By Matt Messner, Denver Heavy Metal Society
Having thoroughly enjoyed both live performances to date by Denver metal band Moth, we are delighted and honored that they asked us to share a preview of their debut CD Endlessly In Motion, set to release on January 11th.
All puffery aside, Endlessly In Motion is one hell of a hard hitting modern metal album and we highly recommend that any fan of expertly crafted and flawlessly executed heavy music give it a serious listen.
To our ears, both musically and lyrically, the CD comes across as a single, broad conceptual piece made up of eight distinct chapters chronicling a variety of ethical, philosophical and even metaphysical struggles of living in today’s world.
Categorizing Moth’s music is not easy, as it truly is a seamless blend of multiple metal styles. Strictly for reference, it’s fair to say that fans of Gojira, Meshuggah and Devin Townsend will probably find a lot to like on Endlessly In Motion. That said, the music on this album is singularly unique and it’s obvious that the band’s influences are many and varied.
Instrumentally the album is held together tightly by the relentless, crushing, lockstep rhythmic backbone provided by Dave O’Berry’s precision guitar riffing and Stephen Handler’s pummeling double-bass drumming. The duo’s performance and interplay from beginning to end is highly impressive to say the least. Rhiannon Wisniewski’s tasteful keyboard work and backing vocals float hauntingly over the proceedings and imbue the entire album with an ethereal, otherworldly atmosphere.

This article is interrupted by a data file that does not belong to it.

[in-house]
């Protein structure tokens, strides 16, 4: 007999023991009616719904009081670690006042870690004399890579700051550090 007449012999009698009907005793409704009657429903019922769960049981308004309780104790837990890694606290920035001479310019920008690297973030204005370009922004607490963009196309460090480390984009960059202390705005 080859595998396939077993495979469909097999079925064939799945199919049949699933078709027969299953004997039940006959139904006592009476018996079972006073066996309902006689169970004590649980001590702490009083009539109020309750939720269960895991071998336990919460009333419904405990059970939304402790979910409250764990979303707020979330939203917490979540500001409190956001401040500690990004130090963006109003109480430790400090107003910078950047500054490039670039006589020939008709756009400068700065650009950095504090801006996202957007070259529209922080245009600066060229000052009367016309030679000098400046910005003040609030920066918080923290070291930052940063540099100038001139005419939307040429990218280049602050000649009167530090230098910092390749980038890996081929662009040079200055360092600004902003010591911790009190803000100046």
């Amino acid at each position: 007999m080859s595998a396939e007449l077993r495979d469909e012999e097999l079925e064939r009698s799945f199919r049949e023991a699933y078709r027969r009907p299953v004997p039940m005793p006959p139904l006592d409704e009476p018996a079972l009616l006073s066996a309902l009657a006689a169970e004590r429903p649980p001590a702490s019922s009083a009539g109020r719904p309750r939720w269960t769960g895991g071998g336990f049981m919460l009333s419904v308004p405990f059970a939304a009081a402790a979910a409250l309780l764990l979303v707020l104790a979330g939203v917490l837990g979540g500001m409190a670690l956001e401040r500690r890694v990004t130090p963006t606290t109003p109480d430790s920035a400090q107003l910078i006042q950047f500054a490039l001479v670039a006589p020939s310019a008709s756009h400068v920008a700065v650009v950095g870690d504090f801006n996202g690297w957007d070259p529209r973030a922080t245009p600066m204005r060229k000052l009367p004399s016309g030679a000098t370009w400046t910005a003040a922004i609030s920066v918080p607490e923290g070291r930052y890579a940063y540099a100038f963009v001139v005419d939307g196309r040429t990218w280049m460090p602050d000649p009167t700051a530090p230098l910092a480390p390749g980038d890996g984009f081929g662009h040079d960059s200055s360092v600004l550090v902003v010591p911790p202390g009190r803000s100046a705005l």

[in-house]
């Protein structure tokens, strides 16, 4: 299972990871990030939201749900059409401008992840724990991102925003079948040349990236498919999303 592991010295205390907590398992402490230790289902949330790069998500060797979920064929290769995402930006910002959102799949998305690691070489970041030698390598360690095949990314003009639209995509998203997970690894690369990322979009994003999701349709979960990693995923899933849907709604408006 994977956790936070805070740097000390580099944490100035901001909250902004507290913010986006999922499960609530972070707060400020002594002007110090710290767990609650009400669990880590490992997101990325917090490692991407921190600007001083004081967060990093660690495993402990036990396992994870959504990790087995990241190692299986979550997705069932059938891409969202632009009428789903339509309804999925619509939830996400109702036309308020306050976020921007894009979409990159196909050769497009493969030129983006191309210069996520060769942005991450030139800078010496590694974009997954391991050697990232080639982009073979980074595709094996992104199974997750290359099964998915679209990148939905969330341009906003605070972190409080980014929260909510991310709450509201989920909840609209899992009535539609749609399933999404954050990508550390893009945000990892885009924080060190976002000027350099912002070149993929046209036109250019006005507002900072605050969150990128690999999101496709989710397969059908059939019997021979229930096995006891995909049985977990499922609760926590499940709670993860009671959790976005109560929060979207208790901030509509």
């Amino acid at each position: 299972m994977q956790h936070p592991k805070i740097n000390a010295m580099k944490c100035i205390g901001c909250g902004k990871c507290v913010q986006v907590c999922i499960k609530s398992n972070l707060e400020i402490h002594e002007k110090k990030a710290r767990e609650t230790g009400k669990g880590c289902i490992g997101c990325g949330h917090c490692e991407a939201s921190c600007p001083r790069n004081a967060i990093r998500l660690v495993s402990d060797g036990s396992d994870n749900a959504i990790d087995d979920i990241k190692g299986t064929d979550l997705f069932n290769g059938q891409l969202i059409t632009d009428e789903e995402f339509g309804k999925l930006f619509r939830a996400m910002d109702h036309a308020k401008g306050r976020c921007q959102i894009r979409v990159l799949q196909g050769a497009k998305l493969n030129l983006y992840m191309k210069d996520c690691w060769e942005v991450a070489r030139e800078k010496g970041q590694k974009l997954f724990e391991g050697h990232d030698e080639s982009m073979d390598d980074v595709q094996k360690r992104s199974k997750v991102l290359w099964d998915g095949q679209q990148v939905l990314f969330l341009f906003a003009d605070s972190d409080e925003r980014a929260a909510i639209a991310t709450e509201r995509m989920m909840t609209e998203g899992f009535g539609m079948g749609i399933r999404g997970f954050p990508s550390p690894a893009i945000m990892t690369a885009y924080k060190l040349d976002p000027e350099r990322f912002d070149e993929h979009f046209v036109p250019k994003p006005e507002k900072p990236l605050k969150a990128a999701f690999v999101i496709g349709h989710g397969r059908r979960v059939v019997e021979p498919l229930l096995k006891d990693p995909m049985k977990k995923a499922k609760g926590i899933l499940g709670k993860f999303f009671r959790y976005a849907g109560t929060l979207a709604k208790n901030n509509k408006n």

Lyrically Endlessly In Motion covers a lot of ground and vocalist Benton McKibben delivers his words with passion, anger and palpable frustration with the topics at hand. He primarily employs a harsh, abrasive style that fans of the aforementioned point-of-reference bands will love, with occasional clean sung passages on a few songs.
Standout tracks include opener The Structure (about organized religion and its negative effects on humanity), Reverse (about human devolution and lack of progress), Vast Expansion (about accepting what we can’t control), The Dark Sea (about humankind’s lack of common vision and violent nature), and the closing title track featuring lyrics that ask whether the seemingly unstoppable downward spiral that humankind has been on since its beginnings is truly unavoidable, or if it may not yet be too late for us to step back from the brink. You can read all Endlessly In Motion lyrics in the Photos section of Moth’s Facebook page.
Moth’s live show is phenomenal. If you haven’t had the chance to see them be sure to mark your calendar for their Endlessly In Motion CD release party at Herman’s Hideaway February 16th, also featuring Denver bands Iconocaust, One Shot One Kill, Cattleist, and more.